Founded eight years ago, the Rheumatology Association of Iowa (RAI) is one of the newer state rheumatology organizations. RAI is a diverse group of approximately 60 rheumatology professionals, including physicians, nurse practitioners, physician assistants, nurses and practice managers.
Michael Brooks, MD, FACP, FACR, a rheumatologist/partner with Physicians Clinic of Iowa, Cedar Rapids, was RAI’s founding president and now serves on the organization’s Board of Directors. Prior to 2014, he says, individual rheumatology practices within Iowa operated without much collaboration. They also lacked the ability to meet as a group and discuss what could be done to improve patient care, the statewide level of practice regulations, and insurance and governmental requirements that ensure patients get the right medication at the right time.
Bogdan Cherascu, MD, MS, a rheumatologist/partner with Physicians Clinic of Iowa, is RAI’s current president. He notes that Iowa, like many states, is faced with the challenge of attracting new rheumatology professionals to the state.
“We have an opening for a rheumatologist here at my practice that we’ve been looking to fill for some time,” Dr. Cherascu says.
Providing care to rural patients is also challenging because most of Iowa’s rheumatologists practice in larger cities, such as Cedar Rapids, Des Moines and Davenport, says Dr. Cherascu. The University of Iowa Stead Family Children’s Hospital in Iowa City is the only medical center that provides pediatric rheumatology care in the state.
In several rural areas of Iowa, including Charlton and Bloomfield, nurse practitioners have started to see patients two to three times each month to fill the gap between supply and demand for rheumatologists.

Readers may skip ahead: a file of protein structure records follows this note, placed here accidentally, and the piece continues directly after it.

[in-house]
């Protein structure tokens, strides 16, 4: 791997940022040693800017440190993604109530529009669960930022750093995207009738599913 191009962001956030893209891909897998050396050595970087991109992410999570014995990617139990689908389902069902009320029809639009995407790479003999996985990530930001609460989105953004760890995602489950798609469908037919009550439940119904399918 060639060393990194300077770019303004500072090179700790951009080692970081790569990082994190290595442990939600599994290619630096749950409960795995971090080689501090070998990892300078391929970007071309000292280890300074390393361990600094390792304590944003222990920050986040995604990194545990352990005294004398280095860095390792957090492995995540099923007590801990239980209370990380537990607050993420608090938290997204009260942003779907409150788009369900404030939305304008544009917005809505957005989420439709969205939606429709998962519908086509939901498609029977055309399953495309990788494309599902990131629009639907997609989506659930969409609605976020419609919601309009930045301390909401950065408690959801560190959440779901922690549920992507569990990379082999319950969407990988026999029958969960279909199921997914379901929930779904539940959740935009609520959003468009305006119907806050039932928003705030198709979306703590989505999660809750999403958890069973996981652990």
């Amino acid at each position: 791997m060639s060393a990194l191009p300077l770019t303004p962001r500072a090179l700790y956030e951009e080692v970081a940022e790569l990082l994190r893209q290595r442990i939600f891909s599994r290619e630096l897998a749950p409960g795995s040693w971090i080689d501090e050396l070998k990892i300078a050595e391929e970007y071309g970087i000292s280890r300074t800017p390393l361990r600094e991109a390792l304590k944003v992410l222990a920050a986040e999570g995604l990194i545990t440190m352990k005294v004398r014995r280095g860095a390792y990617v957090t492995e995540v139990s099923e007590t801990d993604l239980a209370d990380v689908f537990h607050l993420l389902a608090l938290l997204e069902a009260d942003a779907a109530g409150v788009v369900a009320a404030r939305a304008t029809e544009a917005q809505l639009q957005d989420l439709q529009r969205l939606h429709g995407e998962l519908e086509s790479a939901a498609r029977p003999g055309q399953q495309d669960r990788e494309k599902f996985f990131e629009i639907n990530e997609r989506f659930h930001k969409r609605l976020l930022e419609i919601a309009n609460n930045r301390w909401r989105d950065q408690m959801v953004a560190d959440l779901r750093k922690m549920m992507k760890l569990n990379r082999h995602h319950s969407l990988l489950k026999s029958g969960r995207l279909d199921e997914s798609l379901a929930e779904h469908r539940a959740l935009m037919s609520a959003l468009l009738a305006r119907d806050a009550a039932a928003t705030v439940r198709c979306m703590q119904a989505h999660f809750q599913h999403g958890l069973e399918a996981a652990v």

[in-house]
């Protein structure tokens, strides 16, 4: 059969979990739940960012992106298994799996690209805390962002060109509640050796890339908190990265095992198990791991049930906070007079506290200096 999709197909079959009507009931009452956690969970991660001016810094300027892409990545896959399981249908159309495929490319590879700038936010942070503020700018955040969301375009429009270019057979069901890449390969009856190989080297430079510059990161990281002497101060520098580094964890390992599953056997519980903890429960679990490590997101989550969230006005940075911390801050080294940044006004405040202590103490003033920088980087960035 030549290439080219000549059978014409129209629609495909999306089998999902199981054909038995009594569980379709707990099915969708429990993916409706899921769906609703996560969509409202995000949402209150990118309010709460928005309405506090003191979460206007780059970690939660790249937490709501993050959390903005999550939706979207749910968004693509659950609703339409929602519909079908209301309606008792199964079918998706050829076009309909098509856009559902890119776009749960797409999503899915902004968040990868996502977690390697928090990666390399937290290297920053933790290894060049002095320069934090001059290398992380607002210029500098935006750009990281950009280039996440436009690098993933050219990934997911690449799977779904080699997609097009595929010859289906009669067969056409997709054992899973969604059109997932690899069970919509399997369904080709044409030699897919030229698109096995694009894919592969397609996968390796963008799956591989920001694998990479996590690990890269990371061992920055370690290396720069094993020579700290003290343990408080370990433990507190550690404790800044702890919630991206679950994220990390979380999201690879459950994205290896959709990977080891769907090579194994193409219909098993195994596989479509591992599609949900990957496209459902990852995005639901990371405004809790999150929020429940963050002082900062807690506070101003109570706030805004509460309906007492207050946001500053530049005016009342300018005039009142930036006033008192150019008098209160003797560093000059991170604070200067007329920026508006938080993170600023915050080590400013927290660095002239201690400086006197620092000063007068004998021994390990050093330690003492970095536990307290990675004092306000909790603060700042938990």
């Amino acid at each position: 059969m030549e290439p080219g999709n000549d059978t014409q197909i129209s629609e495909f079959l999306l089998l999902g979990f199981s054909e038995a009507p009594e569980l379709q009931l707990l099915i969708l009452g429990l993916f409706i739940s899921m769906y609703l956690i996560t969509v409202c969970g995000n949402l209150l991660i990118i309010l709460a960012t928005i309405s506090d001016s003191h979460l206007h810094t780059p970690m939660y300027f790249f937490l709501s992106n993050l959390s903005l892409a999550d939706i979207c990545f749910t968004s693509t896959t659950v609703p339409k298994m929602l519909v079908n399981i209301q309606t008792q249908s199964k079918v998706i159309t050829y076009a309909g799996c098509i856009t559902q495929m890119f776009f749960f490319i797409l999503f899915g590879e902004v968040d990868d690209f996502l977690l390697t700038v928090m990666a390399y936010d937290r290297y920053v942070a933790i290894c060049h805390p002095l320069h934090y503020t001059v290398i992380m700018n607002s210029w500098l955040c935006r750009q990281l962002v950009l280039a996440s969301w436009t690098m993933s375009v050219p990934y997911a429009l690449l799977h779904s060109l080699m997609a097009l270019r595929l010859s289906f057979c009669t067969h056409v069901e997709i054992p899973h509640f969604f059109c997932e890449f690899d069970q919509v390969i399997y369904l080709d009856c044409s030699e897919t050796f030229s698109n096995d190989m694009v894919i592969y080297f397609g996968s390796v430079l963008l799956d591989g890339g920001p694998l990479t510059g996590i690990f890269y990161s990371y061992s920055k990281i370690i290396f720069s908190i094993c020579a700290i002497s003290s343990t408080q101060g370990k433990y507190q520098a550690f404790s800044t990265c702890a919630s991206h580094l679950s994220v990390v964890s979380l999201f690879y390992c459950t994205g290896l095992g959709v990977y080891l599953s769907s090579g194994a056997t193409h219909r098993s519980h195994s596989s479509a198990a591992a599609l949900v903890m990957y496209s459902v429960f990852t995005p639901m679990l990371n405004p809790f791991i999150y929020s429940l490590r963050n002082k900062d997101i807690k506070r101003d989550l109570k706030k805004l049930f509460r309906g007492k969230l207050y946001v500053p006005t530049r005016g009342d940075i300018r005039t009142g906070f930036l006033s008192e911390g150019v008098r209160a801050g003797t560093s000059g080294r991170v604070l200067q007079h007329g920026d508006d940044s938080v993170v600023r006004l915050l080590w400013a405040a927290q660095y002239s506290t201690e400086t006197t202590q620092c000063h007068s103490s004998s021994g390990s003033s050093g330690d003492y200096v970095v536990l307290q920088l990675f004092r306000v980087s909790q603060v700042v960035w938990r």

“I have patients who travel two hours to our rheumatology practice,” Dr. Cherascu says. “This can be an especially difficult journey during the winter months.”
A lack of rheumatologists also leads to longer wait times for patients. At his own practice, Dr. Cherascu says new patients typically wait several weeks for an appointment, while other rheumatology practices are booking appointments several months in advance.
Within the state, Dr. Cherascu says rheumatologists see a high incidence of rheumatoid arthritis and temporal arteritis cases, as well as complicated gout and osteoarthritis, commonly seen in farmers and farm workers.
Although many rheumatologists have embraced telehealth in the past two years, the technology poses challenges in cases where patients require regular infusions or injections and in rural areas where residents lack access to reliable broadband services.
“It can also be difficult to gauge joint inflammation using telemedicine,” Dr. Cherascu says. “We’ve looked at providing infusion services in rural areas, but it’s critical to have a rheumatology provider on site in the event a patient experiences a severe reaction.”
Collaboration Leads to Better Outcomes